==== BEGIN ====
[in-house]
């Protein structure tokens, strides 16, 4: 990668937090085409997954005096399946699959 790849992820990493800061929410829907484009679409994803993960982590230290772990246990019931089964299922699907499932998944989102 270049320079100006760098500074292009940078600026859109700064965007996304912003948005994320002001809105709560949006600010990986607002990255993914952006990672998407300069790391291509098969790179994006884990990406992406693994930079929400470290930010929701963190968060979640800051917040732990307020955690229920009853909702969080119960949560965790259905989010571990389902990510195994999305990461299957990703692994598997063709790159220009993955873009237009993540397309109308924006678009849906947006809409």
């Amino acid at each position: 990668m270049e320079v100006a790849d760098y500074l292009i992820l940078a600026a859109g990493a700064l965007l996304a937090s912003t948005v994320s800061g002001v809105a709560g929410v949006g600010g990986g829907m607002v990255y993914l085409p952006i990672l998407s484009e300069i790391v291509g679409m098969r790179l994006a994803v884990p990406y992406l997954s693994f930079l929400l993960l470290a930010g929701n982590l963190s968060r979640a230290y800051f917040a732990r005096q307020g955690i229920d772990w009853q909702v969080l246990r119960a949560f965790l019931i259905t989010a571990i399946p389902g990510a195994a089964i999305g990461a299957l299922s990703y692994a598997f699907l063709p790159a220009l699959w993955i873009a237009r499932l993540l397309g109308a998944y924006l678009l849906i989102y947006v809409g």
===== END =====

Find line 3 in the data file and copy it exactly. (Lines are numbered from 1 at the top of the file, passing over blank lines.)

């Amino acid at each position: 990668m270049e320079v100006a790849d760098y500074l292009i992820l940078a600026a859109g990493a700064l965007l996304a937090s912003t948005v994320s800061g002001v809105a709560g929410v949006g600010g990986g829907m607002v990255y993914l085409p952006i990672l998407s484009e300069i790391v291509g679409m098969r790179l994006a994803v884990p990406y992406l997954s693994f930079l929400l993960l470290a930010g929701n982590l963190s968060r979640a230290y800051f917040a732990r005096q307020g955690i229920d772990w009853q909702v969080l246990r119960a949560f965790l019931i259905t989010a571990i399946p389902g990510a195994a089964i999305g990461a299957l299922s990703y692994a598997f699907l063709p790159a220009l699959w993955i873009a237009r499932l993540l397309g109308a998944y924006l678009l849906i989102y947006v809409g």